The playful quartet that penned the acclaimed Once Upon a Dyke and Stake Through the Heart are back and now turning to the Wild (and Very Hot) West to bring you another collection of erotically charged, action-packed tales—this time gleefully taking on cowboys, schoolmarms, snake-oil salesmen, saloon girls, preachers, bank robbers and lone gundykes. With the turn of each page, you'll wonder who the hero is, who the villain is and who gets teh girls—and even if it's the right girl!
You'll thrill as they reinvent the myths of the old west with a decidedly lesbian slam dunk, weaving tales of saloons, horses, bank robberies, sheriffs, cattle rustlers, guns and very tight corsets and very loose women. You'll find enough romance, passion, intrigue, thrills, chills, hair-breath escapes and death-defying acts of selfless love to leave you breathless and waiting for more.
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From The Life and Times of
Ornery Crazy Mean Bad Bill by Therese Szymanski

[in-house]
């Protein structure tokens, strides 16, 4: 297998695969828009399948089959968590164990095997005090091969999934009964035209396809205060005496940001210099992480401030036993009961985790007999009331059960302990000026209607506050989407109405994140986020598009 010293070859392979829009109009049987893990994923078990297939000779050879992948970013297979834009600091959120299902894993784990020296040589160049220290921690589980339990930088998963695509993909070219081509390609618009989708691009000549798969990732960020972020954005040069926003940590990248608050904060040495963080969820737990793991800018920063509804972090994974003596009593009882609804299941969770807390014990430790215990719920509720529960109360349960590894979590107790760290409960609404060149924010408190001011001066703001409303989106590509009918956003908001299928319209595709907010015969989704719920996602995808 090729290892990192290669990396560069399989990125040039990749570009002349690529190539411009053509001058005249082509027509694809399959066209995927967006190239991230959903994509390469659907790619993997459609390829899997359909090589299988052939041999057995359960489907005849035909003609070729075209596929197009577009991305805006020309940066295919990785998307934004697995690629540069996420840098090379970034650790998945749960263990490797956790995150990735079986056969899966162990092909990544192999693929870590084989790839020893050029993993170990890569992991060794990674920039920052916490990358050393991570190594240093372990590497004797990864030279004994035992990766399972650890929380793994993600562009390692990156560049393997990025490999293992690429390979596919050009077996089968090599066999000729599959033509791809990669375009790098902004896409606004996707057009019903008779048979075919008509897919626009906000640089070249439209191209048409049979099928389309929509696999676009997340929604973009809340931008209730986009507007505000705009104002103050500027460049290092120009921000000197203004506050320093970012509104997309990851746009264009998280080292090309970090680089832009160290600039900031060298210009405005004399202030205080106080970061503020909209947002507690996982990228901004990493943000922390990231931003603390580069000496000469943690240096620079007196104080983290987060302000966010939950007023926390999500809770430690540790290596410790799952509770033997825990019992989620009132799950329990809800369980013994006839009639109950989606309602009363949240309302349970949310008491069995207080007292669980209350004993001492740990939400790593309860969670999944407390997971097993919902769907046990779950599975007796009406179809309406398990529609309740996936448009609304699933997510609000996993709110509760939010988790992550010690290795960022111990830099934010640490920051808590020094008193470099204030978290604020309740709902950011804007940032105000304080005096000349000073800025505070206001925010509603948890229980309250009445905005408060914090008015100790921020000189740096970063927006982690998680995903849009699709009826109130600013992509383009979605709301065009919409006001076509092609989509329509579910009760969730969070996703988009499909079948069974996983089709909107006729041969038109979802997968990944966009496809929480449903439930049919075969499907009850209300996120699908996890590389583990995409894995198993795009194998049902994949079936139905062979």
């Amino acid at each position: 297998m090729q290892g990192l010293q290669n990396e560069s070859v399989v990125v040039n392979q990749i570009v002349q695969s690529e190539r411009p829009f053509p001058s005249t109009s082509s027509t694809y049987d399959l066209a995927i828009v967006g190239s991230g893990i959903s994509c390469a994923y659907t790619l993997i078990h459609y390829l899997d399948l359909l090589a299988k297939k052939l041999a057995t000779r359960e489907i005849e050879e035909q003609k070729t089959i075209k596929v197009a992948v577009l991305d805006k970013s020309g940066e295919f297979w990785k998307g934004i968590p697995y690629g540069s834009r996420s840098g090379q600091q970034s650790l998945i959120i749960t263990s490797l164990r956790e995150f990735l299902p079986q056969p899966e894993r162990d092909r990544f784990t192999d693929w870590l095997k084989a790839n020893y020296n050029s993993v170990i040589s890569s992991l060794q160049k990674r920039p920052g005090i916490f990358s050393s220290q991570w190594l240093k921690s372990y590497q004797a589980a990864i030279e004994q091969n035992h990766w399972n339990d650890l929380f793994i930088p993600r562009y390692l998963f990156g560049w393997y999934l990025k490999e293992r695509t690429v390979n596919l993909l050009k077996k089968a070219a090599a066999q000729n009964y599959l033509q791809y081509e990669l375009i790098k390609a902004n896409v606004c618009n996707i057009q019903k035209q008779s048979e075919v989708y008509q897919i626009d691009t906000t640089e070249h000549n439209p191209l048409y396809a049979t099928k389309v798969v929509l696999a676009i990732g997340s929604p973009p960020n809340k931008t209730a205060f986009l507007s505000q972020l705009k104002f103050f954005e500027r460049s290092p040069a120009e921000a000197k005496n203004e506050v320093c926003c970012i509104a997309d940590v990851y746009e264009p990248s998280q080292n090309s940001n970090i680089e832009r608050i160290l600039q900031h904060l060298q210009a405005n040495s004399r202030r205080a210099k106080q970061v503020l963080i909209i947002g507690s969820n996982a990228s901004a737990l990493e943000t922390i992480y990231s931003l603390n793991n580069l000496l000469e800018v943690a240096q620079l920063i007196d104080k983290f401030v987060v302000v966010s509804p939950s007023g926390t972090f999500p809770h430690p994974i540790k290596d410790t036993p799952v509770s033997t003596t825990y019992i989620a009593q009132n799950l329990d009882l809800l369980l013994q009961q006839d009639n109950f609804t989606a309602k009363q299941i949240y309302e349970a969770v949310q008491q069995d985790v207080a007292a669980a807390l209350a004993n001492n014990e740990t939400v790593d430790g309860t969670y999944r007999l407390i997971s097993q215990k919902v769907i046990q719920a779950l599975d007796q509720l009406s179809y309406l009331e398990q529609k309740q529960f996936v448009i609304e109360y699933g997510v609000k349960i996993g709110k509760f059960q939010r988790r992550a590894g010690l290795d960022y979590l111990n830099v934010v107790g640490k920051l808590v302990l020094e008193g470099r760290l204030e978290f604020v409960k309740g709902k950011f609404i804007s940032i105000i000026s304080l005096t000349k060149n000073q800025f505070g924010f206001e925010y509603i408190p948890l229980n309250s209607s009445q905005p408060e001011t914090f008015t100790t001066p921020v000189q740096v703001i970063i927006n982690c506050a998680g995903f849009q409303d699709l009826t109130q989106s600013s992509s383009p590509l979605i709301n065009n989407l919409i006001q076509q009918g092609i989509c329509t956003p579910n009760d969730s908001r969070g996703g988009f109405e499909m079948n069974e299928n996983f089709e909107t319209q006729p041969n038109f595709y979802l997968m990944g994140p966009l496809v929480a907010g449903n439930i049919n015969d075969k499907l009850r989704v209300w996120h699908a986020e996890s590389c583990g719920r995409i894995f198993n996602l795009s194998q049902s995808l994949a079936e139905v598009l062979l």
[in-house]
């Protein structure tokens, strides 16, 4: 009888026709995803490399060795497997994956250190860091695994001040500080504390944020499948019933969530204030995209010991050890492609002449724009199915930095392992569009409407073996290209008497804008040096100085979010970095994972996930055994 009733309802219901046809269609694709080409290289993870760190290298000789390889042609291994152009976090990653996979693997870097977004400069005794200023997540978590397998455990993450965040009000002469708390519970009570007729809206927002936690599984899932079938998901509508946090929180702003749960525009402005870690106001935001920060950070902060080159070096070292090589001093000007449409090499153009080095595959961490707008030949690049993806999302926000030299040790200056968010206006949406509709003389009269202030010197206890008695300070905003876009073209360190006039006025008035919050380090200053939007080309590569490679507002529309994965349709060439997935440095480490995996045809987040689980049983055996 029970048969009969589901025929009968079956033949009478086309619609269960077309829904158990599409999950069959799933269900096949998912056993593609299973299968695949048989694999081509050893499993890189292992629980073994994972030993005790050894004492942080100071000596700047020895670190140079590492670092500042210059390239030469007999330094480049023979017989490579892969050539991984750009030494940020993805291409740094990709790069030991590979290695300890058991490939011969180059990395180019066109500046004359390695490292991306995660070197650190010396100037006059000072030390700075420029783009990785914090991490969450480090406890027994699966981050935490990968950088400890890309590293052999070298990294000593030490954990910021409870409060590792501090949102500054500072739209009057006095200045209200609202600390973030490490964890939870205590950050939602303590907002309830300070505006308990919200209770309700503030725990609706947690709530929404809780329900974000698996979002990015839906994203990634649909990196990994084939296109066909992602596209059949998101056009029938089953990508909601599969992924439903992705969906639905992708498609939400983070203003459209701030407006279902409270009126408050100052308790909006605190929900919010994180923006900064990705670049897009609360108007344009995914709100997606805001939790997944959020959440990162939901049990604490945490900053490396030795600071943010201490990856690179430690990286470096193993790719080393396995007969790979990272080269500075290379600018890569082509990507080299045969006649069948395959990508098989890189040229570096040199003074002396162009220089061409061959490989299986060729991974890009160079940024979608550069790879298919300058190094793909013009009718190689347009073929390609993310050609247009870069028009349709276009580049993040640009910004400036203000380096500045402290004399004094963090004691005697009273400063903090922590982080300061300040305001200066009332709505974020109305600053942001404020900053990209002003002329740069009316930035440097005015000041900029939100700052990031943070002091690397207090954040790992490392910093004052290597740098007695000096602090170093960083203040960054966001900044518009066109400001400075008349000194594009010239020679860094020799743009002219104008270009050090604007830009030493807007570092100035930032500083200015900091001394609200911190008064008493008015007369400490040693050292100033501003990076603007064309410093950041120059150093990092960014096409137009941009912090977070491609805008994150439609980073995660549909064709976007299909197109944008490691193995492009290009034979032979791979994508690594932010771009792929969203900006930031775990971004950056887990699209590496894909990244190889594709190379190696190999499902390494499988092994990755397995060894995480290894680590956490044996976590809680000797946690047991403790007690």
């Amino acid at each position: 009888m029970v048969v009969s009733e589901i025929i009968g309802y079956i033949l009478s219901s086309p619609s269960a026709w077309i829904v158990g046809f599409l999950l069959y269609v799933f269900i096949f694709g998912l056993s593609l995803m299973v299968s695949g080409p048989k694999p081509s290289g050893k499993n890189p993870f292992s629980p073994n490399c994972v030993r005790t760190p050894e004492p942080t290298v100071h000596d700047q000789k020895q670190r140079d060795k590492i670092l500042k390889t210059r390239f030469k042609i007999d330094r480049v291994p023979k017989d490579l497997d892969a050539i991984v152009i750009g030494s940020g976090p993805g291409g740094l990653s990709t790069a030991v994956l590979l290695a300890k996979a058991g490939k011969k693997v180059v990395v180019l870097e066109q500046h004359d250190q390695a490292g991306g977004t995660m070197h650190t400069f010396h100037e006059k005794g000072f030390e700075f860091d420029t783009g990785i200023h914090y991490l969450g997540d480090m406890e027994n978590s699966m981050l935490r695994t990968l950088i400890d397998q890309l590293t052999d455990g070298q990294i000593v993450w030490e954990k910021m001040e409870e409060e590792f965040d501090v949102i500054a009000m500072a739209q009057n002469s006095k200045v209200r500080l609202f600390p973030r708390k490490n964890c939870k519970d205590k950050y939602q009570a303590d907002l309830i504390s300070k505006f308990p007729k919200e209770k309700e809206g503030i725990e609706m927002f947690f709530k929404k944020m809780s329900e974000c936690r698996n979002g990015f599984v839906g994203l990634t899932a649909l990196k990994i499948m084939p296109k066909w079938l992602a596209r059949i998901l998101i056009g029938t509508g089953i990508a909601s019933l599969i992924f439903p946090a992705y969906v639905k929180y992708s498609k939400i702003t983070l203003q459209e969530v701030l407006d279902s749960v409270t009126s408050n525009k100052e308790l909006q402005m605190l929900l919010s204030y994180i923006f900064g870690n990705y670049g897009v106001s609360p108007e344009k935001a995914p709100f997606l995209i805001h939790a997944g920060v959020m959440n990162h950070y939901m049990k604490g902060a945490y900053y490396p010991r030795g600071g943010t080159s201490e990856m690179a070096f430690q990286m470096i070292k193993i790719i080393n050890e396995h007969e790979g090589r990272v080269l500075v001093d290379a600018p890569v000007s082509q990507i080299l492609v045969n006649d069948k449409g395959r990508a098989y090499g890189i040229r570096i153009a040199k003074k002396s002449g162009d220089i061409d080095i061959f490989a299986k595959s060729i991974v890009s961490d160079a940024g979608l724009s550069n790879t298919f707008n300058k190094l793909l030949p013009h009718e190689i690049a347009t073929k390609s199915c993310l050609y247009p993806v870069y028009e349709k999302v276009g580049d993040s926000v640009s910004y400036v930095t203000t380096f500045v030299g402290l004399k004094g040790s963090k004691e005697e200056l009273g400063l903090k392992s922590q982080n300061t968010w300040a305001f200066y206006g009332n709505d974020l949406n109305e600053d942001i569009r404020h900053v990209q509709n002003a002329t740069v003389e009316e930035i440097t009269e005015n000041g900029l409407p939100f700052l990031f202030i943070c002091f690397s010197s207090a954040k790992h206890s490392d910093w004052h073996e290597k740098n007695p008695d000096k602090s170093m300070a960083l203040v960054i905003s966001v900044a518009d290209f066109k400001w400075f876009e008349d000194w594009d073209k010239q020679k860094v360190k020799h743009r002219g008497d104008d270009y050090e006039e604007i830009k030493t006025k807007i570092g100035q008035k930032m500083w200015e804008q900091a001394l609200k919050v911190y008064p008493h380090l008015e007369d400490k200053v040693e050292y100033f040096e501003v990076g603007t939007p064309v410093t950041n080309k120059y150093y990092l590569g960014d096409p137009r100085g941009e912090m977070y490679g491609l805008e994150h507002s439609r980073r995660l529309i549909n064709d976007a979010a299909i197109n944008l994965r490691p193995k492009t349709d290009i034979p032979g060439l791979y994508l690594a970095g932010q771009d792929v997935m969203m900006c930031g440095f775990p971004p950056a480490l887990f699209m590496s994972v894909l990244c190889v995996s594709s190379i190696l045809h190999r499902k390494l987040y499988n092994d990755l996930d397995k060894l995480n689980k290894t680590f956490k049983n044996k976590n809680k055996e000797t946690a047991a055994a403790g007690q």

“This is a bank robbery,” the first masked man said, stepping into the building and pointing his revolver directly at the elderly guard’s temple. “Don’t do anything stupid.”
Four other masked men charged in even as he spoke and disarmed the guard—grabbing the patrons, diving over the counter, moving as one single, deadly unit so swiftly that not even the dust from their horses had settled yet. In fact, it swirled in the heavy oak doors behind them.
“Open the safe!” another masked man yelled at the manager, holding his gun to the teller’s head. His voice was deeper than the first masked man’s, but all the bank robbers were equally dirty and hairy.
“All your valuables and guns, into the bag now!” the third yelled from the lobby, where he held a gun on the bank’s customers. Sweat and spit soaked the kerchief wrapped around the lower half of his face.